The Supervet: Noel praises owners for their love for dog
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Enzo, a nine-month-old pug, was adopted by the O’Shea family from Halifax, Yorkshire, in November 2020. But in April, 24-year-old owner Shannon noticed that her dog had developed a small limp which then led to Enzo unable to walk.
After visiting the vets x-rays confirmed that Enzo had mild hip dysplasia and spinal compression and sadly things quickly took a turn for the worse.
The family were told that their young pup’s rapid deterioration was caused by unethical breeding leaving it disabled.
Shannon said: “We got Enzo in November when I was pregnant as I wanted him to be able to grow up with my baby girl.
“In April he began walking differently, dragging his back paws, knuckling the floor and becoming a little wobbly.
“We thought maybe he’d pulled a muscle doing zoomies so let him rest. Over the weeks we saw his walking deteriorate so took him to the vets.
“They prescribed him medication, but his condition was getting worse, to the point he could only just hold himself to toilet outside before falling over.”
X-rays showed a right angle bend in Enzo’s spine, which has caused almost complete paralysis in his back legs, apart from a small amount of feeling in his left leg.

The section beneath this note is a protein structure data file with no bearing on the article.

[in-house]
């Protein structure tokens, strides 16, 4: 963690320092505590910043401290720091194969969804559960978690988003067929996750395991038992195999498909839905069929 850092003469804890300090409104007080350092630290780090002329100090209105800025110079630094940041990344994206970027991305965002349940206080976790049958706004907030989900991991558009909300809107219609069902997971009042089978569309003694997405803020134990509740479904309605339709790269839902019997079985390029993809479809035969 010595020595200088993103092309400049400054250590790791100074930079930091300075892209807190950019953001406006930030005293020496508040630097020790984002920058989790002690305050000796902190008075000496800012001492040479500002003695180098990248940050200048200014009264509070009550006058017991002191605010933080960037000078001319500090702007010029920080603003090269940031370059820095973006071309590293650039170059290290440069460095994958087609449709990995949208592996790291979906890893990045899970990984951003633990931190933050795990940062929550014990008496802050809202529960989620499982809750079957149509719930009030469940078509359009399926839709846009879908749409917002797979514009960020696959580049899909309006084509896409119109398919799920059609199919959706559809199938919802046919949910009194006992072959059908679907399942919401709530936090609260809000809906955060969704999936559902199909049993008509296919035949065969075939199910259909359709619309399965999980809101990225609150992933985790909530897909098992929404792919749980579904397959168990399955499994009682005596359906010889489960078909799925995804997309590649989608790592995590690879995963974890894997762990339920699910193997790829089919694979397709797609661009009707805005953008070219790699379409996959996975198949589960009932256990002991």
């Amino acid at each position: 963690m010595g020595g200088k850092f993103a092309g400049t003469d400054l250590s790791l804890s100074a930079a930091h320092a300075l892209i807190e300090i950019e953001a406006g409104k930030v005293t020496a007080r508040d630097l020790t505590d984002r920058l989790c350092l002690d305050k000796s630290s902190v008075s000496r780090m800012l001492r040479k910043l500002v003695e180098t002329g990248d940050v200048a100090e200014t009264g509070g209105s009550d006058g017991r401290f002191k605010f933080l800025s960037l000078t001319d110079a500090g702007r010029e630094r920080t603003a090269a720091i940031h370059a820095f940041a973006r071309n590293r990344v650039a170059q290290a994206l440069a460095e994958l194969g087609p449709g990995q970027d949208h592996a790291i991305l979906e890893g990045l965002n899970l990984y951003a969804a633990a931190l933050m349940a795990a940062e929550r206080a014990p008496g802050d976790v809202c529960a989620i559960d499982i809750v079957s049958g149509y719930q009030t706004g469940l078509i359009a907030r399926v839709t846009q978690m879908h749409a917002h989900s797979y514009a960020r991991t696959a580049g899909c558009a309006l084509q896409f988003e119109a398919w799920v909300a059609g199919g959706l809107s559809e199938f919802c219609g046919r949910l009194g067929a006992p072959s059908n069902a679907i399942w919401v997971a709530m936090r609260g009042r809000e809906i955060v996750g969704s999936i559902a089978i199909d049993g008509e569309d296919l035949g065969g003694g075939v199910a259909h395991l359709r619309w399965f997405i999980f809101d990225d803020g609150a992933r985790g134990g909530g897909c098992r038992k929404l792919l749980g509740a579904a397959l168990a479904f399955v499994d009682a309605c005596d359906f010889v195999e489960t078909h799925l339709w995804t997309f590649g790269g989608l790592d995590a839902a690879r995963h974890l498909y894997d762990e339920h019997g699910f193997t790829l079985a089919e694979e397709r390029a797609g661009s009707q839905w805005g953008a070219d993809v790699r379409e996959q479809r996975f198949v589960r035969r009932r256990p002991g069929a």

Shannon added: “It’s heartbreaking seeing Enzo go through what he is. From being such a happy housetrained pup chasing his ball in the garden, to not being able to go for a walk or know when he needs to pee or poo. It really is awful for him and for us.
“His condition has been caused by improper breeding. His brothers and sisters have issues which I recently found out, and a litter before Enzo had a pup with male and female genitals.
“The poor puppies should not have been bred in the first place, no correct medical checks had been carried out.”
With nowhere else to turn, the O’Shea family are now hoping for a life-changing operation at Fitzpatrick Referrals in Surrey costing £9,000.
To help pay for the vet bill, Shannon has set up a fundraising page that will cover Enzo’s treatments, scans and surgeries.
So far, more than £5,000 of the £6,500 goal has been raised, with the puppy having to travel 223 miles to the SuperVet’s surgery for follow-up appointments if the family is successful.
“The surgery that was discussed is rather complex.” explained Shannon. “The mortality rate is around eight percent during the surgery. In the remainder of the cases, the outcome is good.
“Unfortunately, in cases like Enzo, the prognosis is guarded as the spine not only deformed but also the spinal canal is narrowed.”
To help Enzo get about for the time being, The High Rollers Club charity donated a set of wheels for the pug to roll about at home.
Shannon said: “When we first put them on he wasn’t sure, but after being bribed with a treat he was running around.
“We’ve also been given some physio exercises to help his muscles, and after surgery Enzo will also require weekly physiotherapy and eventually hydrotherapy.
“If we don’t try to do this he will just get worse and then potentially have to be put to sleep.”
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